October 4, 2018
N.E.3d 1020] CIVIL ACTION commenced in the Superior Court
Department on January 9, 2017. The case was heard by Janet L.
Sanders, J., on motions for summary judgment.
Ashinoff, of New York (Carter White, of New York, & Dean
Richlin, Boston, also present) for the plaintiff.
J. Casey, Assistant Attorney General, for the defendant.
Green, C.J., Hanlon, & Maldonado, JJ.
plaintiff, Genworth Life Insurance Company (Genworth),
appeals from a decision of a Superior Court judge granting
summary judgment for the Commissioner of Insurance
(commissioner). The judge concluded that Genworth had
not followed the proper procedure to secure approval for
proposed rate increases for long-term care insurance. We
December 2012, Genworth filed a request to increase very
substantially the rates of its long-term care insurance
policies. Each policy at issue provided that the premiums may
not be increased unless "approved by the Massachusetts
Commissioner of Insurance." In a bulletin released in
2008 (2008-08 bulletin), the commissioner announced that,
beginning January 1, 2009, all filings by insurance [126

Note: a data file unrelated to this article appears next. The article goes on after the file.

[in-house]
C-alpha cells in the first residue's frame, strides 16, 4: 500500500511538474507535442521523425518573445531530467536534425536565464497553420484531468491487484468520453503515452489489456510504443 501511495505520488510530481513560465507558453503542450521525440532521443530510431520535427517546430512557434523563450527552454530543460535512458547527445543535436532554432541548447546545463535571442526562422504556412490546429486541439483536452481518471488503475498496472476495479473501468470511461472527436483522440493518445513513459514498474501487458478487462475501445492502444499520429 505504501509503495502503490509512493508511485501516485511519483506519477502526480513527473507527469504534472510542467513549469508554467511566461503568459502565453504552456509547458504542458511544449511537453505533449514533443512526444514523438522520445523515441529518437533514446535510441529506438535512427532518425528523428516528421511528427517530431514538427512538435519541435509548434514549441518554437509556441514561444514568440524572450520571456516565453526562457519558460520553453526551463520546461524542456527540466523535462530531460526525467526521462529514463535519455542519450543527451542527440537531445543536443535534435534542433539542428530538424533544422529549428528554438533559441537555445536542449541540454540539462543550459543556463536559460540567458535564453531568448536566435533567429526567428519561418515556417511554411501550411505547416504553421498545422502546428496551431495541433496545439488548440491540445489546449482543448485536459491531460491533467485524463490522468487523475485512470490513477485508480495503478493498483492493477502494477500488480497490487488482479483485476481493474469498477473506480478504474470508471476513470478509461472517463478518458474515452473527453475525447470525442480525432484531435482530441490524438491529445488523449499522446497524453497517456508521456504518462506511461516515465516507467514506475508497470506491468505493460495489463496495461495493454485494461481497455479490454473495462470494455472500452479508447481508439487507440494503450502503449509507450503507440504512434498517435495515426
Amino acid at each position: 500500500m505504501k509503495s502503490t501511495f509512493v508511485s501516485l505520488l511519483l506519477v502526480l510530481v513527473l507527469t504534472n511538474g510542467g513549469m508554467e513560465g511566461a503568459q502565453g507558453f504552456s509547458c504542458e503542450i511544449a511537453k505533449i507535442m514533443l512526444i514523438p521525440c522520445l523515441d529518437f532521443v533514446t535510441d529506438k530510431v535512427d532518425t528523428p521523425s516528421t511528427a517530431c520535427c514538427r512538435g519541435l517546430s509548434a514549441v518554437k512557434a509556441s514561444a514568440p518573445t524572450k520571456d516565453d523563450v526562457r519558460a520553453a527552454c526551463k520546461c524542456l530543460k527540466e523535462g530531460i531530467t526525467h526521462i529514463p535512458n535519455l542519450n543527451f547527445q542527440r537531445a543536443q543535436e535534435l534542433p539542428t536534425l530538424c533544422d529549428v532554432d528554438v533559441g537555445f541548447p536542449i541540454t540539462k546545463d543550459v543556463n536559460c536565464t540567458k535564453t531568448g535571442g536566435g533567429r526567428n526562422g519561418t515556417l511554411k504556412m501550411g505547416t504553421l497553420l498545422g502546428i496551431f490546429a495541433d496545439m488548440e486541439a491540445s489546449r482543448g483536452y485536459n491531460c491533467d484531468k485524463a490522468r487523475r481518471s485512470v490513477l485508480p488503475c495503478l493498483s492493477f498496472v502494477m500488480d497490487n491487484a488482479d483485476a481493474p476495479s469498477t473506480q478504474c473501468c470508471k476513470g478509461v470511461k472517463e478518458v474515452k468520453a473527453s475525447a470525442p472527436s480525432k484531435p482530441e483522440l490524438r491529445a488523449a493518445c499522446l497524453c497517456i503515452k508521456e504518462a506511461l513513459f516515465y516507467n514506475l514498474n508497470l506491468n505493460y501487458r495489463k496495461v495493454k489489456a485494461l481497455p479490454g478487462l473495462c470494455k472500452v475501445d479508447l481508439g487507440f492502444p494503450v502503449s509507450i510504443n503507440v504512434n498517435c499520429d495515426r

N.E.3d 1021] carriers doing business in Massachusetts must be
made using the Division of Insurances (division) system for
electronic rate and form filing (SERFF). As the division
explained in the 2008-08 bulletin, "The use of SERFF
improves the Divisions ability to review filings,
communicate with insurance carriers, and prepare public
records because it utilizes a paperless environment in which
all submitted materials are stored instantly in a central
location and in a pre-arranged format."
permits the insurance carrier to request a specific
implementation date for a rate increase that is no sooner
than thirty days after the filing. If no date is requested,
the effective, or implementation, "[d]ate will be the
date the filing is placed on file or approved." At any
time, an insurer may change a rate increase from no date for
implementation to a specified implementation date by giving
proper notice of such action to the division through SERFF.
judge determined that "[t]here is no dispute that
Genworth was very familiar with SERFF and the rules that
surrounded it." In fact, Genworth filed its 2012 request
for rate increases through SERFF. In that filing, Genworth
requested that the proposed increases become effective
"on approval." Genworth, at ...